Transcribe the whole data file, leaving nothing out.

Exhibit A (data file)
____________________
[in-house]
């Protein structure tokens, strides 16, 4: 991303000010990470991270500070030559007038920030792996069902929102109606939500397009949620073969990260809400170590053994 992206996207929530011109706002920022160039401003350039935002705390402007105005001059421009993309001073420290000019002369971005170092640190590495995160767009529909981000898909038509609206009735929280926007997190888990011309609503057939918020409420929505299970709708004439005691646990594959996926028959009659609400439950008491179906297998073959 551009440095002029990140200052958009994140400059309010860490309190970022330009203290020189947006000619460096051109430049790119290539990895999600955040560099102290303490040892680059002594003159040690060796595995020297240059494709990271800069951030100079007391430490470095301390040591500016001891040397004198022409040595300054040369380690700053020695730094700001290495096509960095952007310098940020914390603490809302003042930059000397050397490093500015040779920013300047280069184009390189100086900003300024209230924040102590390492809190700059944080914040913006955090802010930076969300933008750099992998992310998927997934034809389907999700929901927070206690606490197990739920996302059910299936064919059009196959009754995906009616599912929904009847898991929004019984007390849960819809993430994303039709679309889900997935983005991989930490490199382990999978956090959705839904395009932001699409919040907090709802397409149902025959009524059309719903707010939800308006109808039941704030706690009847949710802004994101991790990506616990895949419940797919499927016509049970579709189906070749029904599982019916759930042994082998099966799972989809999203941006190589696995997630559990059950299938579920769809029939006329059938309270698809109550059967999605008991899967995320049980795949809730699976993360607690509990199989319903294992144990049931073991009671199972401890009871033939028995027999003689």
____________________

[in-house]
């Protein structure tokens, strides 16, 4: 991303000010990470991270500070030559007038920030792996069902929102109606939500397009949620073969990260809400170590053994 992206996207929530011109706002920022160039401003350039935002705390402007105005001059421009993309001073420290000019002369971005170092640190590495995160767009529909981000898909038509609206009735929280926007997190888990011309609503057939918020409420929505299970709708004439005691646990594959996926028959009659609400439950008491179906297998073959 551009440095002029990140200052958009994140400059309010860490309190970022330009203290020189947006000619460096051109430049790119290539990895999600955040560099102290303490040892680059002594003159040690060796595995020297240059494709990271800069951030100079007391430490470095301390040591500016001891040397004198022409040595300054040369380690700053020695730094700001290495096509960095952007310098940020914390603490809302003042930059000397050397490093500015040779920013300047280069184009390189100086900003300024209230924040102590390492809190700059944080914040913006955090802010930076969300933008750099992998992310998927997934034809389907999700929901927070206690606490197990739920996302059910299936064919059009196959009754995906009616599912929904009847898991929004019984007390849960819809993430994303039709679309889900997935983005991989930490490199382990999978956090959705839904395009932001699409919040907090709802397409149902025959009524059309719903707010939800308006109808039941704030706690009847949710802004994101991790990506616990895949419940797919499927016509049970579709189906070749029904599982019916759930042994082998099966799972989809999203941006190589696995997630559990059950299938579920769809029939006329059938309270698809109550059967999605008991899967995320049980795949809730699976993360607690509990199989319903294992144990049931073991009671199972401890009871033939028995027999003689």